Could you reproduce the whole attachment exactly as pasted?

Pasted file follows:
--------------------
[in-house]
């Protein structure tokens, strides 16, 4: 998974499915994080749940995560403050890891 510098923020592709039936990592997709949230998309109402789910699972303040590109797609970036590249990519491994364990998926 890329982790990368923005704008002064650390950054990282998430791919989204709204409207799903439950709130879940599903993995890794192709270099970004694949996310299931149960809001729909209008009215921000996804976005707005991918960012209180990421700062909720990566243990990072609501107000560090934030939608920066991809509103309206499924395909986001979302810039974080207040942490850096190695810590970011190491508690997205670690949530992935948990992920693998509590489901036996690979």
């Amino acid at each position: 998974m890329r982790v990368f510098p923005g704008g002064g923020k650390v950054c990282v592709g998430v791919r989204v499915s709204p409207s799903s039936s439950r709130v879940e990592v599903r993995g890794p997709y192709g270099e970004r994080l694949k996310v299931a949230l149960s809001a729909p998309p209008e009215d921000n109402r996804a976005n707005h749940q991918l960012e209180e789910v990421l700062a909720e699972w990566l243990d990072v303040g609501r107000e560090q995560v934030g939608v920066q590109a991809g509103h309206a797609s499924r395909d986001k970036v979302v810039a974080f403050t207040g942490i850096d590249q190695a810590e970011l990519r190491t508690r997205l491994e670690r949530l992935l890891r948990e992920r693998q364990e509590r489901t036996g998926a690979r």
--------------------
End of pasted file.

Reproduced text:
[in-house]
């Protein structure tokens, strides 16, 4: 998974499915994080749940995560403050890891 510098923020592709039936990592997709949230998309109402789910699972303040590109797609970036590249990519491994364990998926 890329982790990368923005704008002064650390950054990282998430791919989204709204409207799903439950709130879940599903993995890794192709270099970004694949996310299931149960809001729909209008009215921000996804976005707005991918960012209180990421700062909720990566243990990072609501107000560090934030939608920066991809509103309206499924395909986001979302810039974080207040942490850096190695810590970011190491508690997205670690949530992935948990992920693998509590489901036996690979």
């Amino acid at each position: 998974m890329r982790v990368f510098p923005g704008g002064g923020k650390v950054c990282v592709g998430v791919r989204v499915s709204p409207s799903s039936s439950r709130v879940e990592v599903r993995g890794p997709y192709g270099e970004r994080l694949k996310v299931a949230l149960s809001a729909p998309p209008e009215d921000n109402r996804a976005n707005h749940q991918l960012e209180e789910v990421l700062a909720e699972w990566l243990d990072v303040g609501r107000e560090q995560v934030g939608v920066q590109a991809g509103h309206a797609s499924r395909d986001k970036v979302v810039a974080f403050t207040g942490i850096d590249q190695a810590e970011l990519r190491t508690r997205l491994e670690r949530l992935l890891r948990e992920r693998q364990e509590r489901t036996g998926a690979r």